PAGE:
While temperatures almost certainly won’t drop until the end of September, bringing dismay to every child who selected a sweater as their first-day-of-school outfit, the week before Labor Day sure feels like the end of summer.
In these last legs of summertime, you might tire of the wines you’ve been sipping all season long. When rosé is passé and white just isn’t satiating, where to turn? Revive the palate for one last hurrah with a category that celebrates fall flavors and summer’s vivacity: sparkling red wine.
While new types of bubbly reds are popping up in regions worldwide, such as Portugal, two styles remain the poster children of all things red and effervescent: Lambrusco and sparkling Shiraz. Both are often stereotyped as cloyingly sweet, cheap, and low-quality (and in the ’70s and ’80s they often were), but many modern producers are making dry, first-rate bottles that combine fun, refreshing bubbles with classic red fruit and character.
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Chances are, most of us have already come across a Lambrusco or two. But today’s Lambrusco isn’t the sticky-sweet frizzante foil that it once was.
Lambrusco production dominates quite a large area of Italy’s Emilia-Romagna region, particularly in the provinces of Modena and Reggio. Just to make things confusing, Lambrusco is not just one region and one grape; the category comprises several DOC regions making wine from a specific family of grapes.
Producers attempting to make higher-quality bubbles now focus on the best of these Lambrusco grapes: Lambrusco Grasparossa and Lambrusco di Sorbara. Each produces a very different style of wine. Lambrusco Grasparossa makes bold sparkling reds, with dark blackberry and blueberry fruit, often with some noticeable tannins as well. Wines made from Lambrusco di Sorbara, on the other hand, are lighter and more floral and can even appear rosé-like, due to the grape’s thinner skins.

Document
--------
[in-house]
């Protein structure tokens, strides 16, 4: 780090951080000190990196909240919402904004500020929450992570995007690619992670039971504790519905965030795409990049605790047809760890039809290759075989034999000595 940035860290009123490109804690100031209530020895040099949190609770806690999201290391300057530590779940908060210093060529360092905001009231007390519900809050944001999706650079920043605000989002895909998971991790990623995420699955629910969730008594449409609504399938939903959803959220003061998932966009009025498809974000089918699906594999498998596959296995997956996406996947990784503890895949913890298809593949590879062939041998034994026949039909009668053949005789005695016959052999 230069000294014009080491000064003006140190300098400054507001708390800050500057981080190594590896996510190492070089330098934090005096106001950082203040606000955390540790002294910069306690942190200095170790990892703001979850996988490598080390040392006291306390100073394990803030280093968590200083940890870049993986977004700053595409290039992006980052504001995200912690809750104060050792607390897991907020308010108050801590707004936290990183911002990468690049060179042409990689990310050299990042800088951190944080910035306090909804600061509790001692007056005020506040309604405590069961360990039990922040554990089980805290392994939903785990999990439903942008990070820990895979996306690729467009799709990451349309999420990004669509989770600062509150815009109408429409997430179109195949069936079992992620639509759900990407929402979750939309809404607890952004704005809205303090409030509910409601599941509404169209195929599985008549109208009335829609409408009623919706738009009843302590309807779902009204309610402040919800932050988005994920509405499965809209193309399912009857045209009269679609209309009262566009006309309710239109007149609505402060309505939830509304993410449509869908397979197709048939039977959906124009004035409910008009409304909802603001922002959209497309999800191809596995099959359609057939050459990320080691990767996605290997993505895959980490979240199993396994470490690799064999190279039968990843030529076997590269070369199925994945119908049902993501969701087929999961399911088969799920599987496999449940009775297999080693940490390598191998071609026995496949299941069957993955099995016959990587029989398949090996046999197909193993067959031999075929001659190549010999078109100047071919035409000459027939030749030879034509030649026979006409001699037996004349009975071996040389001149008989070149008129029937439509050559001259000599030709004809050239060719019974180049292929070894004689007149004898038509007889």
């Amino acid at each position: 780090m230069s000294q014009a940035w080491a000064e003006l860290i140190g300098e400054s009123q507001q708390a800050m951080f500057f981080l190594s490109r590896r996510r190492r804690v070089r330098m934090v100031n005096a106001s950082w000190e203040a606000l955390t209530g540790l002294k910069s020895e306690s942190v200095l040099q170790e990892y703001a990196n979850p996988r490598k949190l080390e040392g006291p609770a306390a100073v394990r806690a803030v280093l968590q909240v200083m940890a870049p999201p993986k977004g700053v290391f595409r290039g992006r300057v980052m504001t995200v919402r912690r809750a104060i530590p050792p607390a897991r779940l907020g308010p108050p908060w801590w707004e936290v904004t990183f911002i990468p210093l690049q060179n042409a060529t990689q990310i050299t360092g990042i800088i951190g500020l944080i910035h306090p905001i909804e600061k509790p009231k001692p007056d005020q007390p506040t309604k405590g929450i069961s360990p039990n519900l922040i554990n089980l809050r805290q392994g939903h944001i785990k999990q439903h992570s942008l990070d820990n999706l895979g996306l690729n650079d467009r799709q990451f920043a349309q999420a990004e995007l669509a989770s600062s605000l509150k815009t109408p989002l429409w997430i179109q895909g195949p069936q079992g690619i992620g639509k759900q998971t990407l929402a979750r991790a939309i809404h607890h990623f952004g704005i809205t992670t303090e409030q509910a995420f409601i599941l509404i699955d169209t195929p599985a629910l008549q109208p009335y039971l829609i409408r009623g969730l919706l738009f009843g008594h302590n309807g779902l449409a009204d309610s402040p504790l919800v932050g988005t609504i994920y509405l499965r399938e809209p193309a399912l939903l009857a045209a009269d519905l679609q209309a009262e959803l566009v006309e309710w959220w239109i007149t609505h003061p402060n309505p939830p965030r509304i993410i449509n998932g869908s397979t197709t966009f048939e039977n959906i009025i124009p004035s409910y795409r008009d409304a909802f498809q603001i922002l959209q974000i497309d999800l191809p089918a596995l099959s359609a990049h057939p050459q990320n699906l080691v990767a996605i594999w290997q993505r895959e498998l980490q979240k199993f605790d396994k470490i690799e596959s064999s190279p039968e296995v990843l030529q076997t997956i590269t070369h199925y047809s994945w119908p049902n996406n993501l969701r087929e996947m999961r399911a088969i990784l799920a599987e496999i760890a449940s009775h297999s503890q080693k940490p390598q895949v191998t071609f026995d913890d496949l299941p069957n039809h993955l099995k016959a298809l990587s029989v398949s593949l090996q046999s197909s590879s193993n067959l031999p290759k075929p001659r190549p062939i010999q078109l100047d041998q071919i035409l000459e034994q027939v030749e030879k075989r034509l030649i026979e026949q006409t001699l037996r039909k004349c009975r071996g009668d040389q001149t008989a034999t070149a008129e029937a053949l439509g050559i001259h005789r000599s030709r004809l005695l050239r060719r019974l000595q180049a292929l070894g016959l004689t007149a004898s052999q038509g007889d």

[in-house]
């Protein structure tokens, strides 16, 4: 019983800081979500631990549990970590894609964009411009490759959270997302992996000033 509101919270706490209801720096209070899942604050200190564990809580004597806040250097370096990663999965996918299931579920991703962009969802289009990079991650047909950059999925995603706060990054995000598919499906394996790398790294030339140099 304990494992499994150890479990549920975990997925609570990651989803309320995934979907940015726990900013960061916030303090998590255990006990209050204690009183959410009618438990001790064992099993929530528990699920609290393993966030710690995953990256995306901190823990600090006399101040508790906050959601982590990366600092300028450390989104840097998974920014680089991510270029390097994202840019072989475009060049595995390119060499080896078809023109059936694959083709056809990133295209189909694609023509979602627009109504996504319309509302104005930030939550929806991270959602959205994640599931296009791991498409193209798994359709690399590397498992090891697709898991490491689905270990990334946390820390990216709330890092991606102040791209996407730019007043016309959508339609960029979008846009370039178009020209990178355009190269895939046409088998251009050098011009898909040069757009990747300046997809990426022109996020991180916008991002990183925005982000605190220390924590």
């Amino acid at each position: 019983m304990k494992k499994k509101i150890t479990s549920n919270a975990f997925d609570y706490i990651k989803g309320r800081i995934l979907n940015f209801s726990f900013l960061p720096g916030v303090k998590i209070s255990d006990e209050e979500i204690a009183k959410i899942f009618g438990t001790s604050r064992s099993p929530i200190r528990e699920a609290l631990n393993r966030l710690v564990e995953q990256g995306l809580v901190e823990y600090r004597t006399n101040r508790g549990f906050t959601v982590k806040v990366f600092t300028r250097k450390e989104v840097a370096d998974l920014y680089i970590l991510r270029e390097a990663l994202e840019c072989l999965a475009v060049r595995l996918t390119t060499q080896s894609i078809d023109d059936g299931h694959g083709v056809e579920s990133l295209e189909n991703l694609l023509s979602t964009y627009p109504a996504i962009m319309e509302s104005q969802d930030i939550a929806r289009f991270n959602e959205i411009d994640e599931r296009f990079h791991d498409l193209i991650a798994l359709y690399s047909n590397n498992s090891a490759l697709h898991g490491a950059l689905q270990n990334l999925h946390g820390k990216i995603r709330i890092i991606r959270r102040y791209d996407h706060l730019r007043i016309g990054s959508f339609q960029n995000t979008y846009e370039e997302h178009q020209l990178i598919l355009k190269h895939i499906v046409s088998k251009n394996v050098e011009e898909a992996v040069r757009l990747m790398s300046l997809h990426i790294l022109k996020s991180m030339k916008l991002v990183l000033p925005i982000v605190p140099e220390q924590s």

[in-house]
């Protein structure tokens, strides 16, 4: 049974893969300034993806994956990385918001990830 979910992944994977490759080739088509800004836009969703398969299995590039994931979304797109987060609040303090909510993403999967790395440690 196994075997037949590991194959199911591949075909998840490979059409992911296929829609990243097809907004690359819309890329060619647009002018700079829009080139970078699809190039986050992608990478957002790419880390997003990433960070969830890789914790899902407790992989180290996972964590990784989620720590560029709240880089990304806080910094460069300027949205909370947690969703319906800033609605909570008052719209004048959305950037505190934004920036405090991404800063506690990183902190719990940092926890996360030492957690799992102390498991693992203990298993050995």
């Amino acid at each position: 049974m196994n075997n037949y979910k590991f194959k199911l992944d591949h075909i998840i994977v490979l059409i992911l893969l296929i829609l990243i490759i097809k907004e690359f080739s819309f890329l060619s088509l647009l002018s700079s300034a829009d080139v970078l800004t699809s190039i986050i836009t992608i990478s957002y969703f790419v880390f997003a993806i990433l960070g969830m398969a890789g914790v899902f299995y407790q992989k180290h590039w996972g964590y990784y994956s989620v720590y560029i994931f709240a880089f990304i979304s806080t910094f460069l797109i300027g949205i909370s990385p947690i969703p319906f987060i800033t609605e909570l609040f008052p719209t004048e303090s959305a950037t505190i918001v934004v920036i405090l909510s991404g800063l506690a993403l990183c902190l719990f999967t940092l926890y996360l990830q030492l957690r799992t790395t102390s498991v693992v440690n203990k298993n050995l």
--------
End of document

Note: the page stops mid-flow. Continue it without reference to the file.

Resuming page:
Regardless of grape, region, or style, the best Lambrusco bottles tend to have plenty of fruit up front that tapers away to a dry, earthy finish. It’s a perfect match with Italian specialties from the region, like Parmigiano-Reggiano and Prosciutto di Parma, both of which really sound like they want to accompany you on a sunny picnic this weekend.
Our pick: Fiorini “Becco Rosso” Lambrusco, Emilia-Romagna, Italy
Considered a signature grape of Australia, Shiraz is made in all styles and colors. While it may seem odd to make sparkling wine from a grape that is often big and jammy in its still, flat state, it’s an Aussie tradition.
Originally created as “sparkling Burgundy” in the late 1800s, sparkling Shiraz got a bad rap during the 1970s’ Cold Duck fad, which launched in the U.S. and spread worldwide. (Sorry, Australia.) The market was clamoring for inexpensive, sweet, bubbly wine, and many Aussie producers met the demand, often carbonating poorer Shiraz lots to make a quick profit. Essentially, it was the White Zinfandel of Australia.
Today, however, sparkling Shiraz is more than the plonk that Aussies drink at Christmastime. Certain winemakers are reclaiming the style, selecting a few Shiraz plots to age in oak and undergo secondary fermentation in tanks. Areas to look for include Barossa and Coonawarra, both of which are producing quality sparkling Shiraz; and Victoria’s Great Western was the only winery to maintain the style through the years.
The next generation of sparkling Shiraz often has more richness than the average sparkling red. Expect ripe, almost jammy black fruit on the palate, plus low tannins and lively acidity and non-fruit notes like violets and spices. Modern examples are now produced in a dry style, though some may have residual sugar. Most of all, sparkling Shiraz is meant to be lighthearted and fun — just like the last weeks of summer.
Our pick: The Chook Sparkling Shiraz, McLaren Vale, Australia